Although some studies had challenged the safety and efficacy of wearing facemasks as a preventive measure for COVID-19 [23,24,25], all participants in the present study followed the recommended guidelines by wearing surgical masks and maintaining social distance during participation in the ISC program. No study participants became infected with COVID-19 over the duration of the study. Although there have been zero domestic cases of COVID-19 in Taiwan since October 2021, and 77.9% (nearly 23 million) and 47.7% of the Taiwanese population (nearly 23 million) have received the first and second doses of the COVID-19 vaccination, respectively, our research team strongly suggested that the ISC program should follow COVID-19 prevention measures. Thus, the ISC program was designed to be executed in community centers while following the COVID-19 prevention measures (including 2 doses of vaccination, open windows with good ventilation, maintaining a social distance of 2 m to avoid airborne transmission, wearing face masks, and maintaining appropriate personal hygiene).
The present study had some limitations. First, the absence of a control group and the potential threats to the internal validity of the instrumentation must be considered, as these might limit the generalization of the findings. Thus, future studies must include a control group. Second, the sample size was small, and the population selection was not entirely random because all participants belonged to three communities from a single county. Third, the potential for a social desirability response bias also needs to be taken into consideration.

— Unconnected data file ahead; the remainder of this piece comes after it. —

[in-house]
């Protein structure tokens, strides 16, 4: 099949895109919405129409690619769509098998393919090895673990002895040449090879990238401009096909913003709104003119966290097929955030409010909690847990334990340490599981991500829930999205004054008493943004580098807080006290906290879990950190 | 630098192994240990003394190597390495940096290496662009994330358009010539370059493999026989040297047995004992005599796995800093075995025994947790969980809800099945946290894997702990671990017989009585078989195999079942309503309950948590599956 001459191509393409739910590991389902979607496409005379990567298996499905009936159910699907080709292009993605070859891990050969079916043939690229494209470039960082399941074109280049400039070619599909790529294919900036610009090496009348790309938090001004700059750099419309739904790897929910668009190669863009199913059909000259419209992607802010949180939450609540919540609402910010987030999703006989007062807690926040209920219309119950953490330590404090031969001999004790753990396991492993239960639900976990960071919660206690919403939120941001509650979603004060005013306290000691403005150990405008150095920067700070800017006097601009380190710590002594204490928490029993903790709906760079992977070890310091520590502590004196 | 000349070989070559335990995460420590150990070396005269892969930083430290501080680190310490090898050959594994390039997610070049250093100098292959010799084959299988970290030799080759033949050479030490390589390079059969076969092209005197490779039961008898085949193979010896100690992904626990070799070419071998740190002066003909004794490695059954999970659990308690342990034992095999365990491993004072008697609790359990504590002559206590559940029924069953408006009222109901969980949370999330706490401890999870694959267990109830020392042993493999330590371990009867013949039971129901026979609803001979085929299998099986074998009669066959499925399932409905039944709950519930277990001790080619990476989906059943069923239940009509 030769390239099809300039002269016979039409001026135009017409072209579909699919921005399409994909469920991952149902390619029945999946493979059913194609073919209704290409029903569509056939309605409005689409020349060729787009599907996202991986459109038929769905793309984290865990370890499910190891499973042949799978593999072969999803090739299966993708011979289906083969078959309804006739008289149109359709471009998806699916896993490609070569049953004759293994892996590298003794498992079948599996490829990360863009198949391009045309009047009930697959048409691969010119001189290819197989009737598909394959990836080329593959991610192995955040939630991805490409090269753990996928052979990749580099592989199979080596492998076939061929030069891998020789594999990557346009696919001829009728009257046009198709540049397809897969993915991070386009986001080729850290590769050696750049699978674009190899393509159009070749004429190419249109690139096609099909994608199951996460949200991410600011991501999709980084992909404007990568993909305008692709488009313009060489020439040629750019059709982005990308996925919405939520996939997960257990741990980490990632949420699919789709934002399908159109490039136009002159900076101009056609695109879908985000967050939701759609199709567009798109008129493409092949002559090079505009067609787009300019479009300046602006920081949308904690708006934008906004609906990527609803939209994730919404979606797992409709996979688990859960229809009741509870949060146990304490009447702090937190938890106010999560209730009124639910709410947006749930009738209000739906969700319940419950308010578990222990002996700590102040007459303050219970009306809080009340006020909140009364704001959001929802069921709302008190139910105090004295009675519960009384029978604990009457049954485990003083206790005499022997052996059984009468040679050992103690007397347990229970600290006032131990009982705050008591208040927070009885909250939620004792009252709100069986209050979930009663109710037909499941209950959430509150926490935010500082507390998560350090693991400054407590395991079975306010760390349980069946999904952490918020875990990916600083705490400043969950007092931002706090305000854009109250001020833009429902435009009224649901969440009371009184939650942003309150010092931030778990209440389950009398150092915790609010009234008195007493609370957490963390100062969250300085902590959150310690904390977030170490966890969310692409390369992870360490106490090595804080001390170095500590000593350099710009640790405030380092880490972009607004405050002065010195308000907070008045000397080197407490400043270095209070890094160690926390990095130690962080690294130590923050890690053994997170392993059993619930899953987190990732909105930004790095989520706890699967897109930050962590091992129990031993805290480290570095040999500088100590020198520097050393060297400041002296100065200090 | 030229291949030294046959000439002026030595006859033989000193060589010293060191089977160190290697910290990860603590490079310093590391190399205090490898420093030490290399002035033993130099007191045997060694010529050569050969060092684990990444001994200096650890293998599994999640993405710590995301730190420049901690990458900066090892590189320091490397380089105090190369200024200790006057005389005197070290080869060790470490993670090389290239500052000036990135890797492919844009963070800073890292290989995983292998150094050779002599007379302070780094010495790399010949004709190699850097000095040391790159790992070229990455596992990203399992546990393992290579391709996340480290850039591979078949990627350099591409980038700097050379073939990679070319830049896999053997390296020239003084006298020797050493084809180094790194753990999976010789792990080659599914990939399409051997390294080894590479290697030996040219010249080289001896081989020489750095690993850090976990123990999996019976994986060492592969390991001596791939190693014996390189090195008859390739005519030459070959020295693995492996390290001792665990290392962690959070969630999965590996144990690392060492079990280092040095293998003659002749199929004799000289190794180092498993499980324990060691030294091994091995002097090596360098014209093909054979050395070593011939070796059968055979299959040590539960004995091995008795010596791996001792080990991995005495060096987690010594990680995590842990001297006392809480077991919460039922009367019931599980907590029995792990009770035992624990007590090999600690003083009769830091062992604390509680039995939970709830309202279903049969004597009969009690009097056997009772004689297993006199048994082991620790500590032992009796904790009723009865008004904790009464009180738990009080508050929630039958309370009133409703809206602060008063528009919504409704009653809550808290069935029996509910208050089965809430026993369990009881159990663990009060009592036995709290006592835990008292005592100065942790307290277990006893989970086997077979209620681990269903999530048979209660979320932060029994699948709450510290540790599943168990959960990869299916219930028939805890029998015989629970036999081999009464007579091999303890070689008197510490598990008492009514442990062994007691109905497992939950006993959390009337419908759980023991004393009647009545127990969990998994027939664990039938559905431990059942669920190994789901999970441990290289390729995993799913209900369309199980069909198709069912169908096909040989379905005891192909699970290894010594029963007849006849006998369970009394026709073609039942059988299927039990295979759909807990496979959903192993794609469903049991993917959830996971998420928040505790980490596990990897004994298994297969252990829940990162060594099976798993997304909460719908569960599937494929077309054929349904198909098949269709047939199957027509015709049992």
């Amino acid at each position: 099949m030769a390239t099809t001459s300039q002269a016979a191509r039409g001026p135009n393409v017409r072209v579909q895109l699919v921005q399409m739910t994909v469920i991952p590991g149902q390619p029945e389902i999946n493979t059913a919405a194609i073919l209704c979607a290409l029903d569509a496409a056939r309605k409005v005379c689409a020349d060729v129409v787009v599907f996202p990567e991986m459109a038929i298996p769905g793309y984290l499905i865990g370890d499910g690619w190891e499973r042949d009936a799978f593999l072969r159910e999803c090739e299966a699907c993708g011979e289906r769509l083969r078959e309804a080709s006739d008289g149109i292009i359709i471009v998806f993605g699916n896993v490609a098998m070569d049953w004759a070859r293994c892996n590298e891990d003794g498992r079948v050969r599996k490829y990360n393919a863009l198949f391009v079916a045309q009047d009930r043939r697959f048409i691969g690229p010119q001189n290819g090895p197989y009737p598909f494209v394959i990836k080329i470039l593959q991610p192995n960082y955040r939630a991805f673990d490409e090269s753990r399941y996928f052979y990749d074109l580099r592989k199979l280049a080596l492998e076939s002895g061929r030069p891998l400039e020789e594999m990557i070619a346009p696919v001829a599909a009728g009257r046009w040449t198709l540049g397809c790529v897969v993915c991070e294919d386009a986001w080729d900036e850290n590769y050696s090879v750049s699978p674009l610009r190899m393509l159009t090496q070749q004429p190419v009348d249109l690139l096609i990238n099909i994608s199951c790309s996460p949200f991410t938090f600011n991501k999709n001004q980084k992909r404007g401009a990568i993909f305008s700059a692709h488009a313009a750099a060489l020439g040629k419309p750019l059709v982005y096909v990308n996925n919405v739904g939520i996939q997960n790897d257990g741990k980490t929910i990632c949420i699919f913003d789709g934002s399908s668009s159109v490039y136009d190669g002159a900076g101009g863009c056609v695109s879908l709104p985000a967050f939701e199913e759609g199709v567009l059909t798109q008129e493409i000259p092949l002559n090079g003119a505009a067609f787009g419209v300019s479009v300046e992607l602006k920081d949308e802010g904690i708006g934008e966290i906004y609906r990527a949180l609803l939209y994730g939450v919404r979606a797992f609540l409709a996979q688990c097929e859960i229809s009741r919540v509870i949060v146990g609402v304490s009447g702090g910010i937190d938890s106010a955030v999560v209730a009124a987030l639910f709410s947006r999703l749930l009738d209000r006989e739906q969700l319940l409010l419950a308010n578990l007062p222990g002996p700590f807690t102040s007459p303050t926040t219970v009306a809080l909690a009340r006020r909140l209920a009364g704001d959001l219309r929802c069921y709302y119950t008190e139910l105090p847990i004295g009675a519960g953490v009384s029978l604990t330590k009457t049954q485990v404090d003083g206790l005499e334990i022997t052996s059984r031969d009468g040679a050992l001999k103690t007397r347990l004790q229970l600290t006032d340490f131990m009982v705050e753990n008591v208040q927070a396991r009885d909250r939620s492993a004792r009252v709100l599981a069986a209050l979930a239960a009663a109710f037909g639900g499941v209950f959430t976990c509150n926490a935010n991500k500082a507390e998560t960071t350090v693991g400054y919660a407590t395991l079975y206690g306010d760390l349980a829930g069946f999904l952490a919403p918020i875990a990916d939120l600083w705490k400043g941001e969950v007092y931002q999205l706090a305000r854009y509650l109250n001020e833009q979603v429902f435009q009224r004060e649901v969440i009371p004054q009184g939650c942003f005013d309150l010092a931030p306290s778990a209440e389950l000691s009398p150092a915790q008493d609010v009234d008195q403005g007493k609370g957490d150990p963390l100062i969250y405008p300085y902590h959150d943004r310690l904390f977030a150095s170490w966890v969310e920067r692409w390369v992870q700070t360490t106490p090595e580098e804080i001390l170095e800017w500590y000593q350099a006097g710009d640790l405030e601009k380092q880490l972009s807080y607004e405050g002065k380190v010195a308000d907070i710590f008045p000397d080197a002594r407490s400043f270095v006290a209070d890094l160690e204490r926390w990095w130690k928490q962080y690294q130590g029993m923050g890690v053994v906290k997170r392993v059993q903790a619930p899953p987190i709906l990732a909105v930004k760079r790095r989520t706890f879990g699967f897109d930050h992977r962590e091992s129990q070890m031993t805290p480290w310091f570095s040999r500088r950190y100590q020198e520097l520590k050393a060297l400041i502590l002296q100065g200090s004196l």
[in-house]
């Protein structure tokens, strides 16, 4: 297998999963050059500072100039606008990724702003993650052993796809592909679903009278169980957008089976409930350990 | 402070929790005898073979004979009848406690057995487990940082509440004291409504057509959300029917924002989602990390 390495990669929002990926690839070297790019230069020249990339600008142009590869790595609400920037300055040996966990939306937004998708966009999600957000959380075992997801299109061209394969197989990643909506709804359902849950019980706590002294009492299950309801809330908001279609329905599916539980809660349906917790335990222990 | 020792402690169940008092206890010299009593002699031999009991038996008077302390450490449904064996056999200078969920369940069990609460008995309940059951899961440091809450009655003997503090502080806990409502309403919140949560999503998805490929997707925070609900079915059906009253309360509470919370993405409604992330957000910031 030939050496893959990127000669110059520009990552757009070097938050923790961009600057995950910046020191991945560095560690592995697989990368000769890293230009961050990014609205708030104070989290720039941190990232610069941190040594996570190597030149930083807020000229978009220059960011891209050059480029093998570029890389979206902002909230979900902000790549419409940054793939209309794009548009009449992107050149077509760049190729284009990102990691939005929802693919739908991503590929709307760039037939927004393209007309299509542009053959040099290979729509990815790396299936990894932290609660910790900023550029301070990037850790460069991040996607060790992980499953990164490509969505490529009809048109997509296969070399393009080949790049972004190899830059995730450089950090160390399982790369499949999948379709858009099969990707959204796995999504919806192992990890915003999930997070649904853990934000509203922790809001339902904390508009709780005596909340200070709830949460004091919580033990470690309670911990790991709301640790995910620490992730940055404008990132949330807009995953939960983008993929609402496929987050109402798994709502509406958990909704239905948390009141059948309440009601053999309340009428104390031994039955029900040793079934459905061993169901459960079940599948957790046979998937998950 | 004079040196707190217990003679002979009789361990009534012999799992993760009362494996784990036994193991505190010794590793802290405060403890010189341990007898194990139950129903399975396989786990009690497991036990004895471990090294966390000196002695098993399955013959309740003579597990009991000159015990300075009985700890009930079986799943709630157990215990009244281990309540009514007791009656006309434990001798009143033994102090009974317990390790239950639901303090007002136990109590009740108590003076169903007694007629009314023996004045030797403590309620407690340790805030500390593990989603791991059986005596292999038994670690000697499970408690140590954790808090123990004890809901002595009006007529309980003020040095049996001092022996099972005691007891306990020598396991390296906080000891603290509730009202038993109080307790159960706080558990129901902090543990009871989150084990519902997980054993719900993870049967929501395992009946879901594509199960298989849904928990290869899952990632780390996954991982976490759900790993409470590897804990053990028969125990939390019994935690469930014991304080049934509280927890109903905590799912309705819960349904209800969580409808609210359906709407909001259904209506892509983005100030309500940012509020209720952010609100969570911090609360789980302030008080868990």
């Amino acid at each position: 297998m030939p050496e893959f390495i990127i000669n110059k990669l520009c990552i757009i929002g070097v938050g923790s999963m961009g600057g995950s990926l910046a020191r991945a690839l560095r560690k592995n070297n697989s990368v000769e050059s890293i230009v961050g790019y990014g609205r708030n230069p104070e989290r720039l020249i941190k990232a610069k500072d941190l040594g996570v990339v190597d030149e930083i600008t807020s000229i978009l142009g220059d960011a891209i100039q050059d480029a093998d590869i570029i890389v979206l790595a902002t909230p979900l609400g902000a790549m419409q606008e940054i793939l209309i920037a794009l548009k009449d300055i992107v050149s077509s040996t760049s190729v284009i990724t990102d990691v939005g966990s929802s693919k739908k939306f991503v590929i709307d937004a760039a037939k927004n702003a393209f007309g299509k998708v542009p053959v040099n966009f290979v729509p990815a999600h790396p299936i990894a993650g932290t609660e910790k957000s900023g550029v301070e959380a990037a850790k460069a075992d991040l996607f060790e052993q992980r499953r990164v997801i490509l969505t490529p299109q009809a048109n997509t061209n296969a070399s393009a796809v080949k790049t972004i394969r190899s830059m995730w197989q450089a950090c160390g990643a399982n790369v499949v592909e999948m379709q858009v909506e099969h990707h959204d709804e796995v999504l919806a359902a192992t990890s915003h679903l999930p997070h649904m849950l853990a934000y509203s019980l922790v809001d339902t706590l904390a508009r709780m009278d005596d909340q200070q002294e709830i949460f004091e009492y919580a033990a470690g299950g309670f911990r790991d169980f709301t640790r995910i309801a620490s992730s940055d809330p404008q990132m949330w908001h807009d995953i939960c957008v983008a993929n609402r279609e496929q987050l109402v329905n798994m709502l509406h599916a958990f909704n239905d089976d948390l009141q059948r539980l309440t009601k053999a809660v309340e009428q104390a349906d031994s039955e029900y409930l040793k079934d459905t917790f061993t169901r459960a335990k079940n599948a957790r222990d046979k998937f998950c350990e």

This pilot study with an interdisciplinary collaborative approach supports the benefits of this simple, low-cost ISC program in improving physiological biomarkers, health-related fitness, subjective feeling of happiness, and satisfaction in older adults residing in rural communities. During the execution of the ISC program, no one was infected by COVID-19, suggesting these activities are appropriate despite modified safety precautions due to the COVID-19 pandemic. However, it is necessary to conduct further studies with both experimental and control groups to further evaluate these findings.
Availability of data and materials
The datasets used and/or analyzed during the current study are available from the corresponding author upon reasonable request.
innovative summer camp
systolic blood pressure
diastolic blood pressure
forced vital capacity
forced vital capacity predicted
forced expiratory volume in 1 s predicted
biceps arm flexion
sit and stand from a chair
step with a knee up in situ
back scratch test
sitting forward bending
stand on one foot with eyes open
get up from the chair, and bypass items
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We would like to thank all the participants who participated in this study and all the community care workers and village leaders in Yunlin County for their support in making this study possible.
The study was supported by a grant from Taiwan Formosa Plastic Group (FCRPF6L0011 & FCRPF6L0021).
Ethics approval and consent to participate
The study was approved by the institutional review board of the Chang Gung Memorial Hospital Foundation (IRB: 202000109B0) and performed according to the guidelines of the Declaration of Helsinki. Only the participants who signed an informed consent form were included in the study. Research team members confirmed the presence of guardians or companions accompanying illiterate participants.
Consent for publication
The authors declare no competing interests.
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Yeh, MH., Huang, CH., Lin, YC. et al. The health impact of an innovative summer camp for older adults: a pilot study using an interdisciplinary collaborative approach. BMC Nurs 21, 4 (2022). https://doi.org/10.1186/s12912-021-00782-1
- Older adults
- Innovative summer camp (ISC)
- Lung function test
- Health-related fitness